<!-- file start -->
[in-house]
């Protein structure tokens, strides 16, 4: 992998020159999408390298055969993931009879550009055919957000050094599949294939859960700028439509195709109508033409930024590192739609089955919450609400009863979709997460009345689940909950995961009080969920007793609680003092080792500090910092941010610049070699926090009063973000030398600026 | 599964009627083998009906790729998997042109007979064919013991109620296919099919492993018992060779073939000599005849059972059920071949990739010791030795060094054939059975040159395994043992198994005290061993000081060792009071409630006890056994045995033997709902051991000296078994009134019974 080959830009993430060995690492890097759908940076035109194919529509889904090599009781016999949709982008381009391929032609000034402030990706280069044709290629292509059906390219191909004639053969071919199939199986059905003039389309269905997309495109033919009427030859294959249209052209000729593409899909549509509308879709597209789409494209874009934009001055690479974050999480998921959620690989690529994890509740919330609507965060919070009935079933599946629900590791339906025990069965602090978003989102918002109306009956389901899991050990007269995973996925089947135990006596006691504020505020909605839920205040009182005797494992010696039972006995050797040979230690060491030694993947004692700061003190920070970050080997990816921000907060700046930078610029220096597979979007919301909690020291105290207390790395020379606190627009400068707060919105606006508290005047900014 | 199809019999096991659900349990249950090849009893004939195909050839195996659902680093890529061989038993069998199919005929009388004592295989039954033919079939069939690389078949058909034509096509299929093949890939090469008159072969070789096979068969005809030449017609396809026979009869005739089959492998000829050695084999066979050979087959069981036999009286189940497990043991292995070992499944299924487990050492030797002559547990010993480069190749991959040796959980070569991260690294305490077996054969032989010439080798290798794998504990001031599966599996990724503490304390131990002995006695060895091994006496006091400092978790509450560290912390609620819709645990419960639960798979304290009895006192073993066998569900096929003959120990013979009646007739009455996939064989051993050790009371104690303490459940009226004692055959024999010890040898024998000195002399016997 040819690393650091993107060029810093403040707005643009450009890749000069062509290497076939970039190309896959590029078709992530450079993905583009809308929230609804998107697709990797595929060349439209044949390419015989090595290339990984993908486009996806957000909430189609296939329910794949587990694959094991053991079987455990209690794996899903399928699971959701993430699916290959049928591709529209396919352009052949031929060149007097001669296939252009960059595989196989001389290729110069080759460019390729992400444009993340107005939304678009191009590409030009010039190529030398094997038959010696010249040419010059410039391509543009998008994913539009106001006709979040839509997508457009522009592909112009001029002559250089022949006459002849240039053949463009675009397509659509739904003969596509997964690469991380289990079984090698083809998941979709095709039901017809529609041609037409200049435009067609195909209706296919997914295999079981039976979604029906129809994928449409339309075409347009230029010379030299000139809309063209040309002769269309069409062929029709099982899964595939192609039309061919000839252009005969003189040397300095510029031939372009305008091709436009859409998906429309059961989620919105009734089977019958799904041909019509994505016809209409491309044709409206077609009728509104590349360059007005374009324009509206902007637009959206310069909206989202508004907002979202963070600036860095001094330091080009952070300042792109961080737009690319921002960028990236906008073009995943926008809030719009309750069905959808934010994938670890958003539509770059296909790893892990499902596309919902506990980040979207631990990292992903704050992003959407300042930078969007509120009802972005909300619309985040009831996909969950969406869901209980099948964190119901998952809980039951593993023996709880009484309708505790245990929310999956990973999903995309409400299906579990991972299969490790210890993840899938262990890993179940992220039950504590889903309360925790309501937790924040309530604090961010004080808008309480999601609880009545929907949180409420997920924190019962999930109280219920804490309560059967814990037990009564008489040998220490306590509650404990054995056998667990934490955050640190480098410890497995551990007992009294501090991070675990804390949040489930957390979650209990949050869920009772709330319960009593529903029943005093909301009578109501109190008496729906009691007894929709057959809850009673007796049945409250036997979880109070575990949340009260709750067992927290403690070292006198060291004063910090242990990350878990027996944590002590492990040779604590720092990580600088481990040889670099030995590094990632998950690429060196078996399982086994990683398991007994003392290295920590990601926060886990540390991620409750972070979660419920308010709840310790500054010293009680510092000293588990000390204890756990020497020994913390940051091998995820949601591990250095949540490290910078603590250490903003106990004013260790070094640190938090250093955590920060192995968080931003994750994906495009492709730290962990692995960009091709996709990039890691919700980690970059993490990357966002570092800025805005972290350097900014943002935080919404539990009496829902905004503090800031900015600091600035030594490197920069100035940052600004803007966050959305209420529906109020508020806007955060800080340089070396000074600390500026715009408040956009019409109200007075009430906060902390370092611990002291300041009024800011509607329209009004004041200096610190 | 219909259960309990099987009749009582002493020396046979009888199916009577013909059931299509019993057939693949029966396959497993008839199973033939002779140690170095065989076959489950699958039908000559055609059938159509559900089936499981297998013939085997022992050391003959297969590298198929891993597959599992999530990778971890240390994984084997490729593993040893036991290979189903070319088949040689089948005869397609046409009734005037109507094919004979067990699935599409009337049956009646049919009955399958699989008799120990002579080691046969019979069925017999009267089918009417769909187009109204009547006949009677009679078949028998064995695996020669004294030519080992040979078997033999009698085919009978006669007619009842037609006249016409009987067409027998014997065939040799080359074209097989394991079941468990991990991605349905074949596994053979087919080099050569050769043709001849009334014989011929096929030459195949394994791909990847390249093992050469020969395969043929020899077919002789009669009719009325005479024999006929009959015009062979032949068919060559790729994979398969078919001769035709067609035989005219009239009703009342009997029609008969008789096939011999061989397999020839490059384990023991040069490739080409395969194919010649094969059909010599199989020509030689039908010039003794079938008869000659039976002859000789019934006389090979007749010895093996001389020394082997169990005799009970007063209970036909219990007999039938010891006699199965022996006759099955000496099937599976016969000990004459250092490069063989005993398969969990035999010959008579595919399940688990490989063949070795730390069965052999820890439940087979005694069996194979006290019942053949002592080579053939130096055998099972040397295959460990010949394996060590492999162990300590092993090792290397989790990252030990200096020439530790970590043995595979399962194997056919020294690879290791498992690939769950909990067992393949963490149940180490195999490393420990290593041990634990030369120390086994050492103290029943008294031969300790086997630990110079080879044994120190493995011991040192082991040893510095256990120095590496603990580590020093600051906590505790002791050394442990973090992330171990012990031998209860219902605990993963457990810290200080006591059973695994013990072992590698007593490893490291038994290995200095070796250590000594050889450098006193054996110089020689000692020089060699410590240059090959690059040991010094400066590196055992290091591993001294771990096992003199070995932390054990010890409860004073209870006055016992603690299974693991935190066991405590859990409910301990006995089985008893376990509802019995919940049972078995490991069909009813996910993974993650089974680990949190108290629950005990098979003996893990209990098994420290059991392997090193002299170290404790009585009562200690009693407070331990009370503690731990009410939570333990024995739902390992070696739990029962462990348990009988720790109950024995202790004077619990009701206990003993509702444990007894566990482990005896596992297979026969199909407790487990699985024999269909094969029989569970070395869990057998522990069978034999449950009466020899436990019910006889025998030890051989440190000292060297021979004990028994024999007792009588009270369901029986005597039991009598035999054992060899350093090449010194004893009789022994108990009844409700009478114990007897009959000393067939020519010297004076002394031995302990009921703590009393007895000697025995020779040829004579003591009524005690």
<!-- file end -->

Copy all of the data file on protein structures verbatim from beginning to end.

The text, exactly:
[in-house]
């Protein structure tokens, strides 16, 4: 992998020159999408390298055969993931009879550009055919957000050094599949294939859960700028439509195709109508033409930024590192739609089955919450609400009863979709997460009345689940909950995961009080969920007793609680003092080792500090910092941010610049070699926090009063973000030398600026 | 599964009627083998009906790729998997042109007979064919013991109620296919099919492993018992060779073939000599005849059972059920071949990739010791030795060094054939059975040159395994043992198994005290061993000081060792009071409630006890056994045995033997709902051991000296078994009134019974 080959830009993430060995690492890097759908940076035109194919529509889904090599009781016999949709982008381009391929032609000034402030990706280069044709290629292509059906390219191909004639053969071919199939199986059905003039389309269905997309495109033919009427030859294959249209052209000729593409899909549509509308879709597209789409494209874009934009001055690479974050999480998921959620690989690529994890509740919330609507965060919070009935079933599946629900590791339906025990069965602090978003989102918002109306009956389901899991050990007269995973996925089947135990006596006691504020505020909605839920205040009182005797494992010696039972006995050797040979230690060491030694993947004692700061003190920070970050080997990816921000907060700046930078610029220096597979979007919301909690020291105290207390790395020379606190627009400068707060919105606006508290005047900014 | 199809019999096991659900349990249950090849009893004939195909050839195996659902680093890529061989038993069998199919005929009388004592295989039954033919079939069939690389078949058909034509096509299929093949890939090469008159072969070789096979068969005809030449017609396809026979009869005739089959492998000829050695084999066979050979087959069981036999009286189940497990043991292995070992499944299924487990050492030797002559547990010993480069190749991959040796959980070569991260690294305490077996054969032989010439080798290798794998504990001031599966599996990724503490304390131990002995006695060895091994006496006091400092978790509450560290912390609620819709645990419960639960798979304290009895006192073993066998569900096929003959120990013979009646007739009455996939064989051993050790009371104690303490459940009226004692055959024999010890040898024998000195002399016997 040819690393650091993107060029810093403040707005643009450009890749000069062509290497076939970039190309896959590029078709992530450079993905583009809308929230609804998107697709990797595929060349439209044949390419015989090595290339990984993908486009996806957000909430189609296939329910794949587990694959094991053991079987455990209690794996899903399928699971959701993430699916290959049928591709529209396919352009052949031929060149007097001669296939252009960059595989196989001389290729110069080759460019390729992400444009993340107005939304678009191009590409030009010039190529030398094997038959010696010249040419010059410039391509543009998008994913539009106001006709979040839509997508457009522009592909112009001029002559250089022949006459002849240039053949463009675009397509659509739904003969596509997964690469991380289990079984090698083809998941979709095709039901017809529609041609037409200049435009067609195909209706296919997914295999079981039976979604029906129809994928449409339309075409347009230029010379030299000139809309063209040309002769269309069409062929029709099982899964595939192609039309061919000839252009005969003189040397300095510029031939372009305008091709436009859409998906429309059961989620919105009734089977019958799904041909019509994505016809209409491309044709409206077609009728509104590349360059007005374009324009509206902007637009959206310069909206989202508004907002979202963070600036860095001094330091080009952070300042792109961080737009690319921002960028990236906008073009995943926008809030719009309750069905959808934010994938670890958003539509770059296909790893892990499902596309919902506990980040979207631990990292992903704050992003959407300042930078969007509120009802972005909300619309985040009831996909969950969406869901209980099948964190119901998952809980039951593993023996709880009484309708505790245990929310999956990973999903995309409400299906579990991972299969490790210890993840899938262990890993179940992220039950504590889903309360925790309501937790924040309530604090961010004080808008309480999601609880009545929907949180409420997920924190019962999930109280219920804490309560059967814990037990009564008489040998220490306590509650404990054995056998667990934490955050640190480098410890497995551990007992009294501090991070675990804390949040489930957390979650209990949050869920009772709330319960009593529903029943005093909301009578109501109190008496729906009691007894929709057959809850009673007796049945409250036997979880109070575990949340009260709750067992927290403690070292006198060291004063910090242990990350878990027996944590002590492990040779604590720092990580600088481990040889670099030995590094990632998950690429060196078996399982086994990683398991007994003392290295920590990601926060886990540390991620409750972070979660419920308010709840310790500054010293009680510092000293588990000390204890756990020497020994913390940051091998995820949601591990250095949540490290910078603590250490903003106990004013260790070094640190938090250093955590920060192995968080931003994750994906495009492709730290962990692995960009091709996709990039890691919700980690970059993490990357966002570092800025805005972290350097900014943002935080919404539990009496829902905004503090800031900015600091600035030594490197920069100035940052600004803007966050959305209420529906109020508020806007955060800080340089070396000074600390500026715009408040956009019409109200007075009430906060902390370092611990002291300041009024800011509607329209009004004041200096610190 | 219909259960309990099987009749009582002493020396046979009888199916009577013909059931299509019993057939693949029966396959497993008839199973033939002779140690170095065989076959489950699958039908000559055609059938159509559900089936499981297998013939085997022992050391003959297969590298198929891993597959599992999530990778971890240390994984084997490729593993040893036991290979189903070319088949040689089948005869397609046409009734005037109507094919004979067990699935599409009337049956009646049919009955399958699989008799120990002579080691046969019979069925017999009267089918009417769909187009109204009547006949009677009679078949028998064995695996020669004294030519080992040979078997033999009698085919009978006669007619009842037609006249016409009987067409027998014997065939040799080359074209097989394991079941468990991990991605349905074949596994053979087919080099050569050769043709001849009334014989011929096929030459195949394994791909990847390249093992050469020969395969043929020899077919002789009669009719009325005479024999006929009959015009062979032949068919060559790729994979398969078919001769035709067609035989005219009239009703009342009997029609008969008789096939011999061989397999020839490059384990023991040069490739080409395969194919010649094969059909010599199989020509030689039908010039003794079938008869000659039976002859000789019934006389090979007749010895093996001389020394082997169990005799009970007063209970036909219990007999039938010891006699199965022996006759099955000496099937599976016969000990004459250092490069063989005993398969969990035999010959008579595919399940688990490989063949070795730390069965052999820890439940087979005694069996194979006290019942053949002592080579053939130096055998099972040397295959460990010949394996060590492999162990300590092993090792290397989790990252030990200096020439530790970590043995595979399962194997056919020294690879290791498992690939769950909990067992393949963490149940180490195999490393420990290593041990634990030369120390086994050492103290029943008294031969300790086997630990110079080879044994120190493995011991040192082991040893510095256990120095590496603990580590020093600051906590505790002791050394442990973090992330171990012990031998209860219902605990993963457990810290200080006591059973695994013990072992590698007593490893490291038994290995200095070796250590000594050889450098006193054996110089020689000692020089060699410590240059090959690059040991010094400066590196055992290091591993001294771990096992003199070995932390054990010890409860004073209870006055016992603690299974693991935190066991405590859990409910301990006995089985008893376990509802019995919940049972078995490991069909009813996910993974993650089974680990949190108290629950005990098979003996893990209990098994420290059991392997090193002299170290404790009585009562200690009693407070331990009370503690731990009410939570333990024995739902390992070696739990029962462990348990009988720790109950024995202790004077619990009701206990003993509702444990007894566990482990005896596992297979026969199909407790487990699985024999269909094969029989569970070395869990057998522990069978034999449950009466020899436990019910006889025998030890051989440190000292060297021979004990028994024999007792009588009270369901029986005597039991009598035999054992060899350093090449010194004893009789022994108990009844409700009478114990007897009959000393067939020519010297004076002394031995302990009921703590009393007895000697025995020779040829004579003591009524005690």